MLS president and duputy commissioner Mark Abbott met with some of the media in Portland this week for the All-Star game. A few highlights of what he had to say:
* MLS will retain its 34-game regular season next year even as it expands from 19 to 21 teams. The basic structure of the league -- presumably meaning Eastern and Western conferences and the basic playoff play -- also are expected to remain familiar.
* He reaffirmed the league's long-held calendar, and didn't seem to know what to make of recent reports indicating the league was about to switch to the standard international calendar.
* The league is confident it will find an owner for the Chivas USA franchise. The league wants the new ownership to have a plan for a stadium near downtown LA, and Abbott floated the possibility of a soccer-specific stadium on the current site of the LA Sports Arena, next door to the Coliseum and near the USC campus.
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* The league is hopeful of reaching a friendly mutually beneficial new agreement with the players to replace the CBA that expires after this season.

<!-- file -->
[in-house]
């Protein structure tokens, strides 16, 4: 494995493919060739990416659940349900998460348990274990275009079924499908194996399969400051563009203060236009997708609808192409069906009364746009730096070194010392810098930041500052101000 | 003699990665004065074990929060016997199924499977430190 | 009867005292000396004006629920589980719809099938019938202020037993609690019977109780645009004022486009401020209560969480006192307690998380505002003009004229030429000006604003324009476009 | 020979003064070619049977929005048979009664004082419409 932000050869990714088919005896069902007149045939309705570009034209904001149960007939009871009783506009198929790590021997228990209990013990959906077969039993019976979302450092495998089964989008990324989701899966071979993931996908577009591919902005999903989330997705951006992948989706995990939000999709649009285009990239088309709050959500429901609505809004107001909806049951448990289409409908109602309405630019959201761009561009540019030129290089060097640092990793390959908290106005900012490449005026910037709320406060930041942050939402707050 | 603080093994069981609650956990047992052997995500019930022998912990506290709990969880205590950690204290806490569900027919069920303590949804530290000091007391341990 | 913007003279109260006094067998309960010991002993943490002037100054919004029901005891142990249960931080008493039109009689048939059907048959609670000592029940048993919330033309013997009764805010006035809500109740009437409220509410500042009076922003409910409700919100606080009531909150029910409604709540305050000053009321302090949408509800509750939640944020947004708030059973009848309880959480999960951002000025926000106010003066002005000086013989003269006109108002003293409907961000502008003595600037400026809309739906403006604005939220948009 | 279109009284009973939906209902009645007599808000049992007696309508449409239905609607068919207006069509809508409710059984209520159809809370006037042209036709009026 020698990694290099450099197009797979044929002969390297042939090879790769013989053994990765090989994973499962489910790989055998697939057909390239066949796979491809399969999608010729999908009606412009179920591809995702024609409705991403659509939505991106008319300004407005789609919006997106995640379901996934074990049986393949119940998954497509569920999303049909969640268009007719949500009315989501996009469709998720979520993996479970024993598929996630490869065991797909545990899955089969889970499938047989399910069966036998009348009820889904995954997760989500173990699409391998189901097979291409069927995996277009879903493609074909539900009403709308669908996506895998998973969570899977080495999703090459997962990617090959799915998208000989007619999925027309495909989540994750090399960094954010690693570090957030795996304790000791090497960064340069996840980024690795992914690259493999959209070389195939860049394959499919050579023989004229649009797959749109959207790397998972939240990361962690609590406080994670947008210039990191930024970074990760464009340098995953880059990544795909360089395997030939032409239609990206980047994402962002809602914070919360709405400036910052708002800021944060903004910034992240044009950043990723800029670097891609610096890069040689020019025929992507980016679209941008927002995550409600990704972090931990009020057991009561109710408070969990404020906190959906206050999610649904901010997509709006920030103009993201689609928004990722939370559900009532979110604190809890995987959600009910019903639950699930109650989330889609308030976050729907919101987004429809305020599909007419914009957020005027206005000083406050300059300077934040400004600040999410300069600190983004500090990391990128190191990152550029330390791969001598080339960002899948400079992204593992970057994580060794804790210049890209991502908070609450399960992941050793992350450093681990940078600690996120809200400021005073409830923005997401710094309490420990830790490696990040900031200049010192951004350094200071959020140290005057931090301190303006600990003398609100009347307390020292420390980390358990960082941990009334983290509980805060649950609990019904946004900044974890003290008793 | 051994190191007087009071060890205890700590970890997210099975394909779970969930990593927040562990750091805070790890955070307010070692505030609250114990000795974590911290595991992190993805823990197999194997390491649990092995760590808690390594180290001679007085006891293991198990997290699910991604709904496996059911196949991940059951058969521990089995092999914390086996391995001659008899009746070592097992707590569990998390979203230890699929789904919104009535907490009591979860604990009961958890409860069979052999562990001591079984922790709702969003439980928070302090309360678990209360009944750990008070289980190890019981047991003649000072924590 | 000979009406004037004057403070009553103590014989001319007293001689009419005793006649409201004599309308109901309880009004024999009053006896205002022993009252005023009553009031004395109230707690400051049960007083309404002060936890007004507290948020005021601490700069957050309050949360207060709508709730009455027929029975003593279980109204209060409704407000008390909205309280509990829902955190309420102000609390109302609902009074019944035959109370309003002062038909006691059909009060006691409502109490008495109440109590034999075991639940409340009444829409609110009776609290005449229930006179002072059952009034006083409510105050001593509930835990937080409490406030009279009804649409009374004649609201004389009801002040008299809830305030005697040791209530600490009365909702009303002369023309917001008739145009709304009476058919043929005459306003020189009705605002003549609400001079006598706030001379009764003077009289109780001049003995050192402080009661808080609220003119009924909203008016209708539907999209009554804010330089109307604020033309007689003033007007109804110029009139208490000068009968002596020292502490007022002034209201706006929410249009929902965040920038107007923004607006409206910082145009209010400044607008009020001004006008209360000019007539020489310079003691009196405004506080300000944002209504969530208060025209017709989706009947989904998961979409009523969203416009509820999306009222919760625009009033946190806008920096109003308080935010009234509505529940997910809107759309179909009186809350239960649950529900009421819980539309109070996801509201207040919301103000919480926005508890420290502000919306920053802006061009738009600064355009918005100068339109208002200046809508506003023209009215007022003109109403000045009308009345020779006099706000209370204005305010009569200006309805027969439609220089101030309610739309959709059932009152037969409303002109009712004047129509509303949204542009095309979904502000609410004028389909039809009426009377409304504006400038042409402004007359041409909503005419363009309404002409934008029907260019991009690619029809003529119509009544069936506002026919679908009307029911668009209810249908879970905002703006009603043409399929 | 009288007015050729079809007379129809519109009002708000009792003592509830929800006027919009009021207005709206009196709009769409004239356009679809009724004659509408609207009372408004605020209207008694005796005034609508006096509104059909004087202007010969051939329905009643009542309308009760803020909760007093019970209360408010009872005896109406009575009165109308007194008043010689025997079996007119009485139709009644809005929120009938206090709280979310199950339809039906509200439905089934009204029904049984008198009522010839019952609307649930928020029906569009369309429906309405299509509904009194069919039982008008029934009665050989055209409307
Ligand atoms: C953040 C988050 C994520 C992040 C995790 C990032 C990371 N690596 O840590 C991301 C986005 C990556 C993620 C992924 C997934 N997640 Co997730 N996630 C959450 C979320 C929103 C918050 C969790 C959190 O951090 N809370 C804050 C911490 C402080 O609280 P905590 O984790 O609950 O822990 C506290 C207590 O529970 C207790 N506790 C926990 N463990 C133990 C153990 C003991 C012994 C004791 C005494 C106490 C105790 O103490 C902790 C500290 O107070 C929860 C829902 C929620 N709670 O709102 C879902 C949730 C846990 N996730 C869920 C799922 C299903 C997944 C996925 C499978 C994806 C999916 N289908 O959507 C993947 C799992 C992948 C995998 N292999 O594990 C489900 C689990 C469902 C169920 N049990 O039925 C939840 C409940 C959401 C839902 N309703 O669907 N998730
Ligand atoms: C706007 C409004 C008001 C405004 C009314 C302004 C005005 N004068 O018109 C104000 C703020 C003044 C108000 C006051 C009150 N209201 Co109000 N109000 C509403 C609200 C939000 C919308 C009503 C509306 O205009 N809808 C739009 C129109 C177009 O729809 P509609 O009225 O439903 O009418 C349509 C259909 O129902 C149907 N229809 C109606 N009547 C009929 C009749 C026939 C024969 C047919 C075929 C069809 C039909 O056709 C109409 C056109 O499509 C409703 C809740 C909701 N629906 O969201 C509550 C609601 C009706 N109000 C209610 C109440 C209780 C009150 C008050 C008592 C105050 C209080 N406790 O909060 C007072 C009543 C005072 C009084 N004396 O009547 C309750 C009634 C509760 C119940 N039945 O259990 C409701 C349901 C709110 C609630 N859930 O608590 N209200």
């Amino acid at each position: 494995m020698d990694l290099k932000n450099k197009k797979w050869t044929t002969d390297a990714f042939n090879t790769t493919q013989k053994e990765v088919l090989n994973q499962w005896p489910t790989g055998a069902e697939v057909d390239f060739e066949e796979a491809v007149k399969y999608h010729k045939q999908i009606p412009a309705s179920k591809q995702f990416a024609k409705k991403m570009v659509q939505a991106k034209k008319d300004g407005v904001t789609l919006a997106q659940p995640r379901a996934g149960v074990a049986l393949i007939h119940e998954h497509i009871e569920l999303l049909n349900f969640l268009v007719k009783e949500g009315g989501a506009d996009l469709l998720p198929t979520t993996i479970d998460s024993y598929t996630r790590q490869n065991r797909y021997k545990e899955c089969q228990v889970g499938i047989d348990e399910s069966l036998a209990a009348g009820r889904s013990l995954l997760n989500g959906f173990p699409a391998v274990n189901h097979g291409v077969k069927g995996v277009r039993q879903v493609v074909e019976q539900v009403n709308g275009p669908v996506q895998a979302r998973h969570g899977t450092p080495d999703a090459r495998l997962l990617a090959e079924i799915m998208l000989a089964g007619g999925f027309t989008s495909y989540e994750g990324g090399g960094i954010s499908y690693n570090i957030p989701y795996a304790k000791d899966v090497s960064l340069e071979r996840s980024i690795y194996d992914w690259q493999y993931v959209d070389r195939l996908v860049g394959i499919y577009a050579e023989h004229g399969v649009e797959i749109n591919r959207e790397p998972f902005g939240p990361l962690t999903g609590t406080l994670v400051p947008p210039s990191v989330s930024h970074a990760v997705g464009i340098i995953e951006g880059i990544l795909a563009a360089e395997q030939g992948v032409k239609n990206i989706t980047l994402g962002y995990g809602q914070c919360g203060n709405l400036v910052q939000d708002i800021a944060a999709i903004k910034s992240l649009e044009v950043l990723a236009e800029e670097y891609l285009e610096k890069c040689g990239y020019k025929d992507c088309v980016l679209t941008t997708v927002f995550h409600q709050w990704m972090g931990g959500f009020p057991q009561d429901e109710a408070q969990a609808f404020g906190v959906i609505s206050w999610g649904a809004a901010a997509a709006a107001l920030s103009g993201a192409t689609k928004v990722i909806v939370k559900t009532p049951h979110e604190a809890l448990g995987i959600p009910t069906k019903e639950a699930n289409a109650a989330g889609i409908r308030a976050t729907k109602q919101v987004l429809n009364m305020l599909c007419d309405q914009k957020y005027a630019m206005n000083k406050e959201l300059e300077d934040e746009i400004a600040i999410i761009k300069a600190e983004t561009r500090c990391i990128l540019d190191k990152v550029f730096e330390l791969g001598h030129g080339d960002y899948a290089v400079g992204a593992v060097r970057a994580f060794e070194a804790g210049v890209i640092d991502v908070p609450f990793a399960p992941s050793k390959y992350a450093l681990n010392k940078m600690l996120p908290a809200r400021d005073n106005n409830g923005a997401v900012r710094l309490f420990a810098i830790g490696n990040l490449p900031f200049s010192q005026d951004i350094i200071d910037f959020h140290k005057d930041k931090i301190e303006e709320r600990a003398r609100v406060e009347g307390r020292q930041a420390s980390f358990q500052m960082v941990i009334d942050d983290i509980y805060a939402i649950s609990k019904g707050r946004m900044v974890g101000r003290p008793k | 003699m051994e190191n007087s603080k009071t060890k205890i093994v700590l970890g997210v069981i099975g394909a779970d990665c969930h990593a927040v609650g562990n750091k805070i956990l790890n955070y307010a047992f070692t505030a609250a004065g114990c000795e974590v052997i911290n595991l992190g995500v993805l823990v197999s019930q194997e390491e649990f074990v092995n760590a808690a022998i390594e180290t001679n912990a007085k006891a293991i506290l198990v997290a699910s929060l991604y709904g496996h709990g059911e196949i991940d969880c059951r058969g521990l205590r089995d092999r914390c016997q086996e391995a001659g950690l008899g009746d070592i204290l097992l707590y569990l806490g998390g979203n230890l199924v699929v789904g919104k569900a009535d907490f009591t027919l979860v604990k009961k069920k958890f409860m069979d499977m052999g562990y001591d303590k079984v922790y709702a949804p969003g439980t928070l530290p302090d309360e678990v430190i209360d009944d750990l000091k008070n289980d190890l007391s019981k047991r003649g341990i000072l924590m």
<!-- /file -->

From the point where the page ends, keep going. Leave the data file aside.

* It sounds like the salary cap will continue in familiar slow and steady pace. The league believes all those World Cup viewers in the USA looked in because they appreciate soccer at its highest level, but it doesn't sound like they're ready to pay for that anytime soon.
* Abbott acknowledged two Sounders: DeAndre Yedlin as an example of homegrown success, and Clint Dempsey for the suggestion he made yesterday about the MLS All-Star Game returning to format pairing Eastern COnference stars against Western Conference stars.
* Abbott didn't rule out Dempsey's suggestion, but he indicated that the league likes the current format, and in this case the kind of national and international attention drawn from an opponent like Bayern Munich.
* Absolute words like "never" aren't generally spoken by executives during press conferences, but Abbott said MLS will never go to a relegation system.